The Week 2 topic for Nonfiction November this year was Nonfiction To Fiction Book Pairings. It’s a review structure that I’ve been dabbling in recently, so I thought I would combine a new set of nonfiction to fiction reviews with links to two earlier ones I posted on the blog in the last few months.
The new reviews for today’s post are for memoir Born A Crime by Trevor Noah and novel Hum If You Don’t Know The Words by Bianca Marais. Both books are set during Apartheid in South Africa, but ultimately only have a few things in common. The most interesting and significant parallel I found between Noah’s true story and that of Marais’ young female white character Robin, are in the spunk and initiative that both show amid extremely trying circumstances. Somehow, Robin’s character felt like it almost had the same level of dogged perseverance as Noah, though they experienced Apartheid with different skin colors and in different decades.
Hope you enjoy my reviews and don’t forget to also check out my two earlier book pairings below.
Born A Crime
by Trevor Noah
Publication Date: November 15th 2016
Publisher: Spiegel & Grau
Length In Hardcover: 288 pages
Goodreads Rating: 4.45
Trevor Noah’s unlikely path from apartheid South Africa to the desk of The Daily Show began with a criminal act: his birth. Trevor was born to a white Swiss father and a black Xhosa mother at a time when such a union was punishable by five years in prison. Living proof of his parents’ indiscretion, Trevor was kept mostly indoors for the earliest years of his life, bound by the extreme and often absurd measures his mother took to hide him from a government that could, at any moment, steal him away. Finally liberated by the end of South Africa’s tyrannical white rule, Trevor and his mother set forth on a grand adventure, living openly and freely and embracing the opportunities won by a centuries-long struggle.
The humor. During his childhood, Noah was surrounded by violence, experienced economic and physical uncertainty, and had to be hidden when living in certain neighborhoods, lest as a colored child he be taken away from his black mother. Still, Noah is also a comedian, and I found myself laughing out loud at many points in the novel. He’s able to find the humor in many of the trying situations he’s experienced, and he intersperses lighter chapters among the more difficult ones. Reading his memoir made me want to finally watch him on the Daily Show, because the man can do comedy.
The emotion. Between the funny anecdotes that Noah shares about his failed prom dates, many incredible side hustles, and capers he gets into while DJing, he also goes deeper into aspects of his life growing up in South Africa that had a strong impact on him. Noah delves into the experience of growing up colored in a place in which not being black or white meant there was nowhere for you to fit in. He also explores his incredibly strong relationship with his mother and his attempts to connect more with his distant father. There was so much life in this memoir, as well as so much love, hardship, sadness and passion.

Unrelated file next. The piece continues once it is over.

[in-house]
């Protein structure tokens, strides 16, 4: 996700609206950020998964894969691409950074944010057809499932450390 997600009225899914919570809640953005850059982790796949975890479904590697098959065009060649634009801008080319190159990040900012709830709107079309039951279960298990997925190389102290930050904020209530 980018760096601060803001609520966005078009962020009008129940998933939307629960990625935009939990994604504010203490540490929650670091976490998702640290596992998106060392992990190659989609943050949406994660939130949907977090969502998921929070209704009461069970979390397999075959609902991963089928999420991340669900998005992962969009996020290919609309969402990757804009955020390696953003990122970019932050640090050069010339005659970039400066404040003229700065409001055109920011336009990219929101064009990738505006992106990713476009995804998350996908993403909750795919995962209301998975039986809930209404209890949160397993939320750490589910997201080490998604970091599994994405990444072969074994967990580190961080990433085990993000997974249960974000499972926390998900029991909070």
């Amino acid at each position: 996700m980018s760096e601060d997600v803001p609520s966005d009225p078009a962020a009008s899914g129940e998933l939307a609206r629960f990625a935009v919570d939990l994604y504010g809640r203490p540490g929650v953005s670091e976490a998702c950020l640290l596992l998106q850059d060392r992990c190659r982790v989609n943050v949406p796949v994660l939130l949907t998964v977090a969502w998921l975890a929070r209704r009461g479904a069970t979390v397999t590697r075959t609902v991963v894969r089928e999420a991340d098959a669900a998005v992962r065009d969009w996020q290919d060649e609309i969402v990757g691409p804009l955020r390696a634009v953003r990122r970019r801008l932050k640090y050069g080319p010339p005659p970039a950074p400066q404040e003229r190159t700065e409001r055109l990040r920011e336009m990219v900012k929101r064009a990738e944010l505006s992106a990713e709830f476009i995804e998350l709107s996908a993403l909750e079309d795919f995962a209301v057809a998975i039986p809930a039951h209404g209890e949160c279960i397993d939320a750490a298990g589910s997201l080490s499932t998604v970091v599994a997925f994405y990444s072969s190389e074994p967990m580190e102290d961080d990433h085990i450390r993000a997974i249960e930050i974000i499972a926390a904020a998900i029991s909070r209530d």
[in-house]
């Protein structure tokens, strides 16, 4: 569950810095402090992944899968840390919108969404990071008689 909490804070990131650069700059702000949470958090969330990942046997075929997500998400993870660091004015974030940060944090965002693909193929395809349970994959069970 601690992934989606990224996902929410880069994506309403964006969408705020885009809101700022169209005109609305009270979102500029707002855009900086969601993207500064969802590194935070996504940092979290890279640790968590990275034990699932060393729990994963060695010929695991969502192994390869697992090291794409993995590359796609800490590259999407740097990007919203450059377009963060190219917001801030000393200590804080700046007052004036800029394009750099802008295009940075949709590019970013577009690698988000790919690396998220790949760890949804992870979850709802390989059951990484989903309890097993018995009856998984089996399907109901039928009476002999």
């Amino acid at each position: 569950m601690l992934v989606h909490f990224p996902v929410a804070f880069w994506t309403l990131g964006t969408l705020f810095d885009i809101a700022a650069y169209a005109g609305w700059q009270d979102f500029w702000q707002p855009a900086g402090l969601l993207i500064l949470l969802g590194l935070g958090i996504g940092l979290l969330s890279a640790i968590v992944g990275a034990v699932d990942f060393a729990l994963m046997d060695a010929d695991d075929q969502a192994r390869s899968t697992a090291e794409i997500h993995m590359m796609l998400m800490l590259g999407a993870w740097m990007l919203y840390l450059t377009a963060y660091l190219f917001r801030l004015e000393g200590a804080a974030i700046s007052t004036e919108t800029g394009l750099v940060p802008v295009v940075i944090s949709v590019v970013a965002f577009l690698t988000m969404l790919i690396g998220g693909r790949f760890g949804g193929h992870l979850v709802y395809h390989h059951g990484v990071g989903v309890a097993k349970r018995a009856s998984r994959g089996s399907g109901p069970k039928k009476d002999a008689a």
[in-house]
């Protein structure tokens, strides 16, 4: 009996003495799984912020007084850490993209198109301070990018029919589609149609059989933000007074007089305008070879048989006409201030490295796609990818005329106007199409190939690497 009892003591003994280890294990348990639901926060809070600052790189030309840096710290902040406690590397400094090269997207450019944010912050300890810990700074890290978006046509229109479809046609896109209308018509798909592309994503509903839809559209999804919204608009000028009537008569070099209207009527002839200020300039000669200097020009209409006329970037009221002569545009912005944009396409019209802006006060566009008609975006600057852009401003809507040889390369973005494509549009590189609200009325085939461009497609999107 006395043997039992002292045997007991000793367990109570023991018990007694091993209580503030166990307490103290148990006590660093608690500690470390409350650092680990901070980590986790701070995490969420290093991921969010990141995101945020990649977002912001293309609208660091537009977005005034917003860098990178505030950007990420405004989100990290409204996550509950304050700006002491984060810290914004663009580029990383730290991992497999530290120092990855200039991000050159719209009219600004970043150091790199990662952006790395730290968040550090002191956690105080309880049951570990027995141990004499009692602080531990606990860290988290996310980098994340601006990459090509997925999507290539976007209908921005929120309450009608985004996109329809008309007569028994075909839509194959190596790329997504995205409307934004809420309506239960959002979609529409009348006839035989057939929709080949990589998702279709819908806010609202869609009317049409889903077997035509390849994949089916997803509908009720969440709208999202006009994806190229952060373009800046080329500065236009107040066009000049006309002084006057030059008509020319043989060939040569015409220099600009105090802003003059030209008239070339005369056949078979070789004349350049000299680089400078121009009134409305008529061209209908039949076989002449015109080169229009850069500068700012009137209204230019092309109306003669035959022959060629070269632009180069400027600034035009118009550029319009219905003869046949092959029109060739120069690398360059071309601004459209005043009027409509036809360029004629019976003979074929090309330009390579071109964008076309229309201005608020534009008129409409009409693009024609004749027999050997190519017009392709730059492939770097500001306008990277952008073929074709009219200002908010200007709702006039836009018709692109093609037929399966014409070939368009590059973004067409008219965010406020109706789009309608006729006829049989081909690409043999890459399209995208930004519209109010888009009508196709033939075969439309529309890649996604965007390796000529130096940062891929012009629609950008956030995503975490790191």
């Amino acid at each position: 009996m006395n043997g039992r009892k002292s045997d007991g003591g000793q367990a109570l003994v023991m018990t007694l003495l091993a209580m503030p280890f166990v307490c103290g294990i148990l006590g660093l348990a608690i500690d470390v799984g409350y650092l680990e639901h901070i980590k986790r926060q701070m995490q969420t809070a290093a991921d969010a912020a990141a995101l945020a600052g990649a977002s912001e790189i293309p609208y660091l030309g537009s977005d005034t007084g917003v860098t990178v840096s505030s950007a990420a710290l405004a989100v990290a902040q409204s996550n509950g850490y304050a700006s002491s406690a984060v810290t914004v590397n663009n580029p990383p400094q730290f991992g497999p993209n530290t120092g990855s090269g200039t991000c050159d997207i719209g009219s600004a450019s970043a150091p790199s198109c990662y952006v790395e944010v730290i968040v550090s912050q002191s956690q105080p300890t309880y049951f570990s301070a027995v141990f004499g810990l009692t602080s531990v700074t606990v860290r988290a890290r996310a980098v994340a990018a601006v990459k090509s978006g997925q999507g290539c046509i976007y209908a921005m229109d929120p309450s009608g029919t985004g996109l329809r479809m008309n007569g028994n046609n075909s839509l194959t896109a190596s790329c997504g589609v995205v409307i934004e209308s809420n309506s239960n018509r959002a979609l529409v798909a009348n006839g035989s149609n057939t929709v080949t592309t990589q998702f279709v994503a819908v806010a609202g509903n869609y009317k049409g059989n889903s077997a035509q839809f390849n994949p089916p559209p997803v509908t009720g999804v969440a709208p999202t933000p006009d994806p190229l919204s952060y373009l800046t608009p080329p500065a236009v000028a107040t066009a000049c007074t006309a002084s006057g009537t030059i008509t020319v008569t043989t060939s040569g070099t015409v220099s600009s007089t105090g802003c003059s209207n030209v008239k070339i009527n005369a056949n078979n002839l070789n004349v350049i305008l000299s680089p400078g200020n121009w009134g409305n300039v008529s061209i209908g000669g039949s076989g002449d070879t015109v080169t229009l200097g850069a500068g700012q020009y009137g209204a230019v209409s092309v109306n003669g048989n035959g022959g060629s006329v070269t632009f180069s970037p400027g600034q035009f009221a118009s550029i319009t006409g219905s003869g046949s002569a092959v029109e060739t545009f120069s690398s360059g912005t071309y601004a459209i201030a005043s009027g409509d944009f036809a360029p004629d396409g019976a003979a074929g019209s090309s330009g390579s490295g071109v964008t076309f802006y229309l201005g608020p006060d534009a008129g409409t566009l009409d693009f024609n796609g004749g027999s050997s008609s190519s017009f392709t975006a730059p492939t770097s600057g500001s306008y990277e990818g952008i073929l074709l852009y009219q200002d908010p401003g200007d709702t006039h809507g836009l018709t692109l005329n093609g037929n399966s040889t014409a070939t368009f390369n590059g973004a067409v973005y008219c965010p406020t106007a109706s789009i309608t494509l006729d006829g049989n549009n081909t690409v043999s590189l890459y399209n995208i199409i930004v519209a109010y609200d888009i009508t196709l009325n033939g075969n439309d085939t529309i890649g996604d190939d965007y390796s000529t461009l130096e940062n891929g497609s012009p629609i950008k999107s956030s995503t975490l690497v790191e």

The unique perspective on Apartheid. Aside from the basics, my knowledge of Apartheid was admittedly limited before reading these two titles, and I still feel like I want to tackle a few historical nonfiction books on the subject, like Nelson Mandela’s biography. However, I think that Noah’s book provides a really special point of view on the mechanics of Apartheid, not only as someone who experienced it as a colored child, but also as someone who transcended his origins to become internationally famous and also as someone who experienced the end of Apartheid in the early 1990s. I don’t think anyone else would have quite the same perspective or ability to recount such a difficult experience with this much humor and heart.
Felt a bit incohesive. The memoir is structured as a series of essays or vignettes making up each of the chapters, and it doesn’t follow an exact chronological timeline. Each chapter is essentially self-contained, and because of the lack of order, this made for a slightly confusing reading experience. Noah jumped back and forth between his early childhood and his adolescent years, and sometimes it took a few minutes to realize who a reintroduced relative was or figure out how old Noah was in a particular scenario. I think Noah turned to what he knew by structuring the memoir like a series of comedic sketches, but it would have benefited from a more traditional structure.
Wish it included later years. This is what I really missed from the book. Noah has obviously made a global name for himself in comedy, and now hosts and extremely popular late night political comedy show. I wish the book had included more information about his transition out of South Africa, how he made his name in the entertainment business, and also how he kept in touch with relatives in his home country, including his mother. His analytical insights on Apartheid sprinkled throughout the narrative were poignant and thoughtful, but I would have liked an almost post-mortem view of the time from Noah as an adult in perhaps a closing chapter.
Witty, insightful, moving, funny memoir from a truly brilliant comedian who had a very unique experience growing up as a colored boy and young man in the final decade of Apartheid.